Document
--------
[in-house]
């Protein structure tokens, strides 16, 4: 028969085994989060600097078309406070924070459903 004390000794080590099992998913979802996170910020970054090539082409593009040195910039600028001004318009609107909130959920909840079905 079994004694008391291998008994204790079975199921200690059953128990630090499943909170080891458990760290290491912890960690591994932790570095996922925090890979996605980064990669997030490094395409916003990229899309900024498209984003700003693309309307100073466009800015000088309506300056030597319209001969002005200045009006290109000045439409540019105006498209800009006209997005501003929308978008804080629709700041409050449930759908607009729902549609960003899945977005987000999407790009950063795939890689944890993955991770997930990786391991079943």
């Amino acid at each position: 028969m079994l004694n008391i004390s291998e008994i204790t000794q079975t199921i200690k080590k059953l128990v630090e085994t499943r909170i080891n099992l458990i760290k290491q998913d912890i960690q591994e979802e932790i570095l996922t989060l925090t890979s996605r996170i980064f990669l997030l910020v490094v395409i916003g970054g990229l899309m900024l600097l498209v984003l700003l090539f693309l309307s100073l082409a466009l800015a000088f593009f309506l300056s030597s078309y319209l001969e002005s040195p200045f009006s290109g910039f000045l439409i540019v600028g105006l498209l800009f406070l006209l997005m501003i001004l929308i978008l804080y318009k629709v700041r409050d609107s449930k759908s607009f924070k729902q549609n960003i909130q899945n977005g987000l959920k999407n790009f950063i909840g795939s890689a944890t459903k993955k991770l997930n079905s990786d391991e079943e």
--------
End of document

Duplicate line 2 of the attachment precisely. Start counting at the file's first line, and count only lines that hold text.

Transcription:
């Protein structure tokens, strides 16, 4: 028969085994989060600097078309406070924070459903 004390000794080590099992998913979802996170910020970054090539082409593009040195910039600028001004318009609107909130959920909840079905 079994004694008391291998008994204790079975199921200690059953128990630090499943909170080891458990760290290491912890960690591994932790570095996922925090890979996605980064990669997030490094395409916003990229899309900024498209984003700003693309309307100073466009800015000088309506300056030597319209001969002005200045009006290109000045439409540019105006498209800009006209997005501003929308978008804080629709700041409050449930759908607009729902549609960003899945977005987000999407790009950063795939890689944890993955991770997930990786391991079943």